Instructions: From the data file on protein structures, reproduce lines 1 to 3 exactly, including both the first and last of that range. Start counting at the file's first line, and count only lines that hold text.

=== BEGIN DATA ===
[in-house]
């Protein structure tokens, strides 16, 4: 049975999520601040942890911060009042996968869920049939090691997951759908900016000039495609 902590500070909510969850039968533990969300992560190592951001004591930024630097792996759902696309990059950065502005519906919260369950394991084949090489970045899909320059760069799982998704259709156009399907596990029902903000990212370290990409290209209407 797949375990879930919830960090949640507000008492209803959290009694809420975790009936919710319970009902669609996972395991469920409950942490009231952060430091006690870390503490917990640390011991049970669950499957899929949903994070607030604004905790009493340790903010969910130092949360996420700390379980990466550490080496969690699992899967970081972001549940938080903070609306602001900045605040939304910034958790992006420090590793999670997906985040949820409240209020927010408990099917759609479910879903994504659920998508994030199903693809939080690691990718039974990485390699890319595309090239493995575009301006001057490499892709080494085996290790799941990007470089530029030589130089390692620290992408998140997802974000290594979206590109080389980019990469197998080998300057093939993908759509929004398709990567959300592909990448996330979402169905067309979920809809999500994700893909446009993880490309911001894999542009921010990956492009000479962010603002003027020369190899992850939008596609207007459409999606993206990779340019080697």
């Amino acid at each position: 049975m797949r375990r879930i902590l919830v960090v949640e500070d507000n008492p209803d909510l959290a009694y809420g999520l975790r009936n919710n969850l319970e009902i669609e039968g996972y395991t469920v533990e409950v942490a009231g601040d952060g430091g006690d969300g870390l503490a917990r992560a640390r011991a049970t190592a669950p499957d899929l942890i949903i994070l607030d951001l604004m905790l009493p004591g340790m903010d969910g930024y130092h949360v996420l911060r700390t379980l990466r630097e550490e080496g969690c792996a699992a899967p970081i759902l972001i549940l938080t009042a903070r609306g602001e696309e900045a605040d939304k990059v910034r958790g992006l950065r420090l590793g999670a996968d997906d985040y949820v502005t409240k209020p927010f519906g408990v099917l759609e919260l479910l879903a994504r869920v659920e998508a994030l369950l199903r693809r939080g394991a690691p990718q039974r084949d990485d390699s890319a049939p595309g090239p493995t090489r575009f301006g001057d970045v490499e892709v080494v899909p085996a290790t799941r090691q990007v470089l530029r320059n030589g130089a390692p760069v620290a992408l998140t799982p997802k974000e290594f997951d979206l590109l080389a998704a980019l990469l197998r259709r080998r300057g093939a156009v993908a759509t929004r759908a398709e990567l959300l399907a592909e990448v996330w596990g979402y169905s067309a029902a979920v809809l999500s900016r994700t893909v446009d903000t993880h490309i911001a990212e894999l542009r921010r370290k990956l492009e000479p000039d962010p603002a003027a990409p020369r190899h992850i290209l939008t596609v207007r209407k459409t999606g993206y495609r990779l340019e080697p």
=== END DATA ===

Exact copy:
[in-house]
């Protein structure tokens, strides 16, 4: 049975999520601040942890911060009042996968869920049939090691997951759908900016000039495609 902590500070909510969850039968533990969300992560190592951001004591930024630097792996759902696309990059950065502005519906919260369950394991084949090489970045899909320059760069799982998704259709156009399907596990029902903000990212370290990409290209209407 797949375990879930919830960090949640507000008492209803959290009694809420975790009936919710319970009902669609996972395991469920409950942490009231952060430091006690870390503490917990640390011991049970669950499957899929949903994070607030604004905790009493340790903010969910130092949360996420700390379980990466550490080496969690699992899967970081972001549940938080903070609306602001900045605040939304910034958790992006420090590793999670997906985040949820409240209020927010408990099917759609479910879903994504659920998508994030199903693809939080690691990718039974990485390699890319595309090239493995575009301006001057490499892709080494085996290790799941990007470089530029030589130089390692620290992408998140997802974000290594979206590109080389980019990469197998080998300057093939993908759509929004398709990567959300592909990448996330979402169905067309979920809809999500994700893909446009993880490309911001894999542009921010990956492009000479962010603002003027020369190899992850939008596609207007459409999606993206990779340019080697």
């Amino acid at each position: 049975m797949r375990r879930i902590l919830v960090v949640e500070d507000n008492p209803d909510l959290a009694y809420g999520l975790r009936n919710n969850l319970e009902i669609e039968g996972y395991t469920v533990e409950v942490a009231g601040d952060g430091g006690d969300g870390l503490a917990r992560a640390r011991a049970t190592a669950p499957d899929l942890i949903i994070l607030d951001l604004m905790l009493p004591g340790m903010d969910g930024y130092h949360v996420l911060r700390t379980l990466r630097e550490e080496g969690c792996a699992a899967p970081i759902l972001i549940l938080t009042a903070r609306g602001e696309e900045a605040d939304k990059v910034r958790g992006l950065r420090l590793g999670a996968d997906d985040y949820v502005t409240k209020p927010f519906g408990v099917l759609e919260l479910l879903a994504r869920v659920e998508a994030l369950l199903r693809r939080g394991a690691p990718q039974r084949d990485d390699s890319a049939p595309g090239p493995t090489r575009f301006g001057d970045v490499e892709v080494v899909p085996a290790t799941r090691q990007v470089l530029r320059n030589g130089a390692p760069v620290a992408l998140t799982p997802k974000e290594f997951d979206l590109l080389a998704a980019l990469l197998r259709r080998r300057g093939a156009v993908a759509t929004r759908a398709e990567l959300l399907a592909e990448v996330w596990g979402y169905s067309a029902a979920v809809l999500s900016r994700t893909v446009d903000t993880h490309i911001a990212e894999l542009r921010r370290k990956l492009e000479p000039d962010p603002a003027a990409p020369r190899h992850i290209l939008t596609v207007r209407k459409t999606g993206y495609r990779l340019e080697p």